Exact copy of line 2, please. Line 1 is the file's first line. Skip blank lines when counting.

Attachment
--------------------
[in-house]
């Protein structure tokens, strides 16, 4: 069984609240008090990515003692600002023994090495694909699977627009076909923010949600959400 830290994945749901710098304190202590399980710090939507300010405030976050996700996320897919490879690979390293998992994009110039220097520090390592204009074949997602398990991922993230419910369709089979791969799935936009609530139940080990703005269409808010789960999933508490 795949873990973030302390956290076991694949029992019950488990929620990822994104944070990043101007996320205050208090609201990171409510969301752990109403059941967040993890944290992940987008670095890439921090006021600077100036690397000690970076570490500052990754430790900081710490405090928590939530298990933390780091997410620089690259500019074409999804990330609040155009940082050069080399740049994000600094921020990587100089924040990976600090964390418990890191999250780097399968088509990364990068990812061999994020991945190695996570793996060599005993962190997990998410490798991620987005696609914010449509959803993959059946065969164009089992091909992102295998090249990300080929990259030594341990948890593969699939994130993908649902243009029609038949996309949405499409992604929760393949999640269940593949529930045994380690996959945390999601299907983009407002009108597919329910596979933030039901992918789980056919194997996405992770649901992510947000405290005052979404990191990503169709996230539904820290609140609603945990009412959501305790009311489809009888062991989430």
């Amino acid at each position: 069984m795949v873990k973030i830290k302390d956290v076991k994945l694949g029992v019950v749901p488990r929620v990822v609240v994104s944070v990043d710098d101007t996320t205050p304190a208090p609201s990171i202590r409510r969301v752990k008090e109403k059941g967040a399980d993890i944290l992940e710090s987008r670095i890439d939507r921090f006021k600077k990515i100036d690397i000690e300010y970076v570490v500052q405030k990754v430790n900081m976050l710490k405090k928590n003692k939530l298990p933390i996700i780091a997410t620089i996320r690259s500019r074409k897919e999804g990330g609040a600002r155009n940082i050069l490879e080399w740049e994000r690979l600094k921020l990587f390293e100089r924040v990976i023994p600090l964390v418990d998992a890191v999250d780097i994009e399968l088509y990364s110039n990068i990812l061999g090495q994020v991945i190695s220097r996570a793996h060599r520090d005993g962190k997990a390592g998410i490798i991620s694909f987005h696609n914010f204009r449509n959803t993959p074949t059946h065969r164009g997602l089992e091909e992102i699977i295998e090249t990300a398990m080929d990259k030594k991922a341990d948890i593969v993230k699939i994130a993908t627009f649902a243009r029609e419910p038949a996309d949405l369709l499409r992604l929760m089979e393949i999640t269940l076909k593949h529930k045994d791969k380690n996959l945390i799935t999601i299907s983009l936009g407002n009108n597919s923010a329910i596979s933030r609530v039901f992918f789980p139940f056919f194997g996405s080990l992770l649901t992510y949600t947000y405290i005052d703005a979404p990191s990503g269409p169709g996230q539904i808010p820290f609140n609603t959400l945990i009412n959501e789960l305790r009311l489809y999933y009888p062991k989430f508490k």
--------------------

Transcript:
């Protein structure tokens, strides 16, 4: 069984609240008090990515003692600002023994090495694909699977627009076909923010949600959400 830290994945749901710098304190202590399980710090939507300010405030976050996700996320897919490879690979390293998992994009110039220097520090390592204009074949997602398990991922993230419910369709089979791969799935936009609530139940080990703005269409808010789960999933508490 795949873990973030302390956290076991694949029992019950488990929620990822994104944070990043101007996320205050208090609201990171409510969301752990109403059941967040993890944290992940987008670095890439921090006021600077100036690397000690970076570490500052990754430790900081710490405090928590939530298990933390780091997410620089690259500019074409999804990330609040155009940082050069080399740049994000600094921020990587100089924040990976600090964390418990890191999250780097399968088509990364990068990812061999994020991945190695996570793996060599005993962190997990998410490798991620987005696609914010449509959803993959059946065969164009089992091909992102295998090249990300080929990259030594341990948890593969699939994130993908649902243009029609038949996309949405499409992604929760393949999640269940593949529930045994380690996959945390999601299907983009407002009108597919329910596979933030039901992918789980056919194997996405992770649901992510947000405290005052979404990191990503169709996230539904820290609140609603945990009412959501305790009311489809009888062991989430």